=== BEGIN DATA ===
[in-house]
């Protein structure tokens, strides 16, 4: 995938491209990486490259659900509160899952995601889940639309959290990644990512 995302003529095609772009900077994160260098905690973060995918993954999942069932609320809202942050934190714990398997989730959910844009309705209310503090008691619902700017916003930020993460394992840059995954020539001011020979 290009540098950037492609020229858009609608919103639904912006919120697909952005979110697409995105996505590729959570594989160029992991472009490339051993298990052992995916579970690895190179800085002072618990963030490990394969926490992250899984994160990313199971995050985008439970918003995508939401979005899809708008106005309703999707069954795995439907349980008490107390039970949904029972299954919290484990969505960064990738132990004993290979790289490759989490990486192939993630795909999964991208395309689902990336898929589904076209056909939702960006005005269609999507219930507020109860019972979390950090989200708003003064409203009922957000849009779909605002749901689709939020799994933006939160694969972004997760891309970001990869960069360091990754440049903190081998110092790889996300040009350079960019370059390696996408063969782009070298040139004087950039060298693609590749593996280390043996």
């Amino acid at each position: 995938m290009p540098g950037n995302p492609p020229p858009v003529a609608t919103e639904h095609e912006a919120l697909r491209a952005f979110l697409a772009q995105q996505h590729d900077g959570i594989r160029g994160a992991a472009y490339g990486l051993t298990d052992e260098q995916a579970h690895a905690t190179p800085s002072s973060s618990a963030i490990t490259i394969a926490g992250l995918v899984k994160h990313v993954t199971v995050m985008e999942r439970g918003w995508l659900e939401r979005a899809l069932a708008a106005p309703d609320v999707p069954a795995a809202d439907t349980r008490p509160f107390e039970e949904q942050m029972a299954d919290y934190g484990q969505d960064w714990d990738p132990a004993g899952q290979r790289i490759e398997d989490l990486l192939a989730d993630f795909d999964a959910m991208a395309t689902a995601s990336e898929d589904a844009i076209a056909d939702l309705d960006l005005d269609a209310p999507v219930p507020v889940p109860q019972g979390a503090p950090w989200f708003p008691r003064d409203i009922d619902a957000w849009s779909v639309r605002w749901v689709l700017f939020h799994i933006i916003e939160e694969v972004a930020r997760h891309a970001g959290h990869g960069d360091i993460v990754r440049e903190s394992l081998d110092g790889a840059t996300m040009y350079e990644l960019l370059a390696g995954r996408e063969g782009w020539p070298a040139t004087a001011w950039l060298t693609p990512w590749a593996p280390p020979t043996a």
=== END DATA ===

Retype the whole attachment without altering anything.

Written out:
[in-house]
């Protein structure tokens, strides 16, 4: 995938491209990486490259659900509160899952995601889940639309959290990644990512 995302003529095609772009900077994160260098905690973060995918993954999942069932609320809202942050934190714990398997989730959910844009309705209310503090008691619902700017916003930020993460394992840059995954020539001011020979 290009540098950037492609020229858009609608919103639904912006919120697909952005979110697409995105996505590729959570594989160029992991472009490339051993298990052992995916579970690895190179800085002072618990963030490990394969926490992250899984994160990313199971995050985008439970918003995508939401979005899809708008106005309703999707069954795995439907349980008490107390039970949904029972299954919290484990969505960064990738132990004993290979790289490759989490990486192939993630795909999964991208395309689902990336898929589904076209056909939702960006005005269609999507219930507020109860019972979390950090989200708003003064409203009922957000849009779909605002749901689709939020799994933006939160694969972004997760891309970001990869960069360091990754440049903190081998110092790889996300040009350079960019370059390696996408063969782009070298040139004087950039060298693609590749593996280390043996």
């Amino acid at each position: 995938m290009p540098g950037n995302p492609p020229p858009v003529a609608t919103e639904h095609e912006a919120l697909r491209a952005f979110l697409a772009q995105q996505h590729d900077g959570i594989r160029g994160a992991a472009y490339g990486l051993t298990d052992e260098q995916a579970h690895a905690t190179p800085s002072s973060s618990a963030i490990t490259i394969a926490g992250l995918v899984k994160h990313v993954t199971v995050m985008e999942r439970g918003w995508l659900e939401r979005a899809l069932a708008a106005p309703d609320v999707p069954a795995a809202d439907t349980r008490p509160f107390e039970e949904q942050m029972a299954d919290y934190g484990q969505d960064w714990d990738p132990a004993g899952q290979r790289i490759e398997d989490l990486l192939a989730d993630f795909d999964a959910m991208a395309t689902a995601s990336e898929d589904a844009i076209a056909d939702l309705d960006l005005d269609a209310p999507v219930p507020v889940p109860q019972g979390a503090p950090w989200f708003p008691r003064d409203i009922d619902a957000w849009s779909v639309r605002w749901v689709l700017f939020h799994i933006i916003e939160e694969v972004a930020r997760h891309a970001g959290h990869g960069d360091i993460v990754r440049e903190s394992l081998d110092g790889a840059t996300m040009y350079e990644l960019l370059a390696g995954r996408e063969g782009w020539p070298a040139t004087a001011w950039l060298t693609p990512w590749a593996p280390p020979t043996a």